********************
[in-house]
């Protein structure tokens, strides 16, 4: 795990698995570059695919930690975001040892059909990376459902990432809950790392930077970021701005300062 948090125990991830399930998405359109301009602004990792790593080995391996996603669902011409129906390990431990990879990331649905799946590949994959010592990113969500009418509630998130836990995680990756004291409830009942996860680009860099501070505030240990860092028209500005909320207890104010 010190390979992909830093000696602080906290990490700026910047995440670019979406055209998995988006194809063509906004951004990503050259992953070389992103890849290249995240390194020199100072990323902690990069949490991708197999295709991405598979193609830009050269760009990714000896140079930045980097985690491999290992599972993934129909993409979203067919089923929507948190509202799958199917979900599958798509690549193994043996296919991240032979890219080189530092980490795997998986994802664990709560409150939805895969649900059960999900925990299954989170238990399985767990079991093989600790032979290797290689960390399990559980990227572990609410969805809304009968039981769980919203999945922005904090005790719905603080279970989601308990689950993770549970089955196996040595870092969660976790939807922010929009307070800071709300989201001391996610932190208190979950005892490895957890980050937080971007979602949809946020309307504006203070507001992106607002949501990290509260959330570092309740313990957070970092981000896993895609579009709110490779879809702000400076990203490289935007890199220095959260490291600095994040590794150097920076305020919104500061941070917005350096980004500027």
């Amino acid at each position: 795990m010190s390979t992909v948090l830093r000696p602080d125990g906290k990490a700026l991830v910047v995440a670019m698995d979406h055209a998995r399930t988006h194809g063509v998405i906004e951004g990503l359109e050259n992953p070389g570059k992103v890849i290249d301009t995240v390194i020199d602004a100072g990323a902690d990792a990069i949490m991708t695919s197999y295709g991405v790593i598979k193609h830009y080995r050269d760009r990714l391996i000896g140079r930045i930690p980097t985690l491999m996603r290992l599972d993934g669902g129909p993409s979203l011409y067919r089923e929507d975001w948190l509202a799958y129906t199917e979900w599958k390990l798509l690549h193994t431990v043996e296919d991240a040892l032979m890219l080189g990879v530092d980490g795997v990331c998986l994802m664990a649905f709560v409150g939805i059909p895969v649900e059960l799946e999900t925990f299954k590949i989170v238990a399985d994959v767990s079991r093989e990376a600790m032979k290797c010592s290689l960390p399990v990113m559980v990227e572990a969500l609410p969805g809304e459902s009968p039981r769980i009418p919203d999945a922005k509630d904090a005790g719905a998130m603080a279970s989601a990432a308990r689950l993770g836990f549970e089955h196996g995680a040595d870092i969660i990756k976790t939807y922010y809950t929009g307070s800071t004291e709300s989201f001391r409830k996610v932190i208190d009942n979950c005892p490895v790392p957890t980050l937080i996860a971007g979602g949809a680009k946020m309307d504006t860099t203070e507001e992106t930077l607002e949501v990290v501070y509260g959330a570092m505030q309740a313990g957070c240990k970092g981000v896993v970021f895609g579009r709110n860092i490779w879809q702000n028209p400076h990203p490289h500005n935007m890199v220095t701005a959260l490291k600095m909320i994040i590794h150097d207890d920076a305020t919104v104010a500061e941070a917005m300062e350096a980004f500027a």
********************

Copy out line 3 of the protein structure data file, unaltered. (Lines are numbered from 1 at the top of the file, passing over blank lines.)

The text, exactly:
């Amino acid at each position: 795990m010190s390979t992909v948090l830093r000696p602080d125990g906290k990490a700026l991830v910047v995440a670019m698995d979406h055209a998995r399930t988006h194809g063509v998405i906004e951004g990503l359109e050259n992953p070389g570059k992103v890849i290249d301009t995240v390194i020199d602004a100072g990323a902690d990792a990069i949490m991708t695919s197999y295709g991405v790593i598979k193609h830009y080995r050269d760009r990714l391996i000896g140079r930045i930690p980097t985690l491999m996603r290992l599972d993934g669902g129909p993409s979203l011409y067919r089923e929507d975001w948190l509202a799958y129906t199917e979900w599958k390990l798509l690549h193994t431990v043996e296919d991240a040892l032979m890219l080189g990879v530092d980490g795997v990331c998986l994802m664990a649905f709560v409150g939805i059909p895969v649900e059960l799946e999900t925990f299954k590949i989170v238990a399985d994959v767990s079991r093989e990376a600790m032979k290797c010592s290689l960390p399990v990113m559980v990227e572990a969500l609410p969805g809304e459902s009968p039981r769980i009418p919203d999945a922005k509630d904090a005790g719905a998130m603080a279970s989601a990432a308990r689950l993770g836990f549970e089955h196996g995680a040595d870092i969660i990756k976790t939807y922010y809950t929009g307070s800071t004291e709300s989201f001391r409830k996610v932190i208190d009942n979950c005892p490895v790392p957890t980050l937080i996860a971007g979602g949809a680009k946020m309307d504006t860099t203070e507001e992106t930077l607002e949501v990290v501070y509260g959330a570092m505030q309740a313990g957070c240990k970092g981000v896993v970021f895609g579009r709110n860092i490779w879809q702000n028209p400076h990203p490289h500005n935007m890199v220095t701005a959260l490291k600095m909320i994040i590794h150097d207890d920076a305020t919104v104010a500061e941070a917005m300062e350096a980004f500027a």